Craig Turk boasts an impressive writing resume, working on shows like Law & Order, Private Practice, and The Good Wife, which he helped run. Recently, he joined host Aaron Tracy by phone on the Yale Podcast Network’s, To Live and Dialogue in LA.
Turk delved into a variety of topics, discussing the highs and lows of writing for TV, what it’s like to be in a writer’s room with a legend like David E. Kelley, and the mechanics of creativity.
On writing for network versus cable/streaming:
Turk has spent his entire career writing for broadcast television. Even today when it seems like the place to be is on cable and streaming, Turk continues to write for broadcast. When asked if he is interested in writing for cable or streaming or just prefers broadcast, he says simply, “Both are true.”
He doesn’t specifically shun cable and does have an interest in producing shows for places other than broadcast. But network TV is just the way it has worked out for him — and he’s happy with the way it is. “I’ve been really satisfied with the broadcast shows that I’ve done,” Turk says. “Network TV still allows you sort of the biggest platform and the most eyeballs — it’s been great.” It also helps that Turk has seemed to have found a home at CBS, where most of the shows he has written for have aired.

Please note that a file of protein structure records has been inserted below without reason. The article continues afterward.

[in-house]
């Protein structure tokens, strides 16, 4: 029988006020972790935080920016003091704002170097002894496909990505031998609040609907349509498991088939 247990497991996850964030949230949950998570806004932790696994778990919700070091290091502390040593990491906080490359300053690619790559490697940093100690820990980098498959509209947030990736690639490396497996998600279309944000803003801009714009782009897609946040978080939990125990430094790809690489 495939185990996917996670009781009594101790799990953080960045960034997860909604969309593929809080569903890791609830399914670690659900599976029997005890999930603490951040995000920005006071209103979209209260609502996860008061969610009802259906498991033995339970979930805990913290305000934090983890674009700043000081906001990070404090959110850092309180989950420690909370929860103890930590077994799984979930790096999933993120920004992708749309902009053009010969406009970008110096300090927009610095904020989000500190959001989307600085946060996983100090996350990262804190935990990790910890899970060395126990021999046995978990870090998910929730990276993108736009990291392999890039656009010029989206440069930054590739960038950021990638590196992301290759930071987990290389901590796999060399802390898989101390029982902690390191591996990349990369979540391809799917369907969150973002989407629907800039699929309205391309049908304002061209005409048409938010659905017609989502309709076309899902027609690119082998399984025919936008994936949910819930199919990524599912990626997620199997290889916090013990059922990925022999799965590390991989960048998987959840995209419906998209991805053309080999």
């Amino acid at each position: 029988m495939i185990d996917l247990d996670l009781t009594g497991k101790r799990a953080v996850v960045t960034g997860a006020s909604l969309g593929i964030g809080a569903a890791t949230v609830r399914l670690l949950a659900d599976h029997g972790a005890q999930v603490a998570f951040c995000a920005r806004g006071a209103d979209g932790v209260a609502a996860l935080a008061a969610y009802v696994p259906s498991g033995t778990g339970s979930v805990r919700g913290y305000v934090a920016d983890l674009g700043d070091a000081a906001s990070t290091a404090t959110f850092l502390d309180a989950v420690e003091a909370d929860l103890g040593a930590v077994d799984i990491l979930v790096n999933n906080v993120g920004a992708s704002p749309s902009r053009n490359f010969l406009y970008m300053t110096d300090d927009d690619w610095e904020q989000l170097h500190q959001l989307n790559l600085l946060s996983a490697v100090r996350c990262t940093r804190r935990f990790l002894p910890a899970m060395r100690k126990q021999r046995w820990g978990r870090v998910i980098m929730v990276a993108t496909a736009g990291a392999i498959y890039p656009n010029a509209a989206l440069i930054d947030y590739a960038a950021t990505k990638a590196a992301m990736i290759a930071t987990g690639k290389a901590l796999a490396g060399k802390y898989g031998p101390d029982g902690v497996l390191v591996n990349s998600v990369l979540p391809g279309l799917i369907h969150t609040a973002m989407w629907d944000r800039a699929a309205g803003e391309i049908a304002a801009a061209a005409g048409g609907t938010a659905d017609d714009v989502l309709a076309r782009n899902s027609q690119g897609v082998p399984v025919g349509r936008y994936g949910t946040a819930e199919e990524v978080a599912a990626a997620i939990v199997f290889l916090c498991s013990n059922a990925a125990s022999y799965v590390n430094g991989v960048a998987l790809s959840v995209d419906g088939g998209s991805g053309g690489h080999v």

On getting into the business:
When Turk was first starting out, things were a bit different than they are today. “First thing I wrote and sold was a [spec] Law & Order script, back in the days when people would have a sample of their television writing.” He continues, “Nowadays, people like to write pilots and they like to have something unique and they want to hear your voice. Back then, the drill was, if you wanted to be a television writer, you would spec an existing show.”
With a laugh, Turk hints that it’s probably a good thing that the ways have changed. Writing a pilot rather than a spec is the better route to take because, as Turk elaborates, specs weren’t always the most warmly received by the writer’s room for the show you may have been spec-ing. “Once you’re on a show, it’s hard enough for the staff writers to figure out exactly what the voice of this show is,” Turk says. “You struggle to get the staff to consistently write the show well, so for an outsider to presume that they know the show well is really challenging.” So long story short, keep working on that pilot.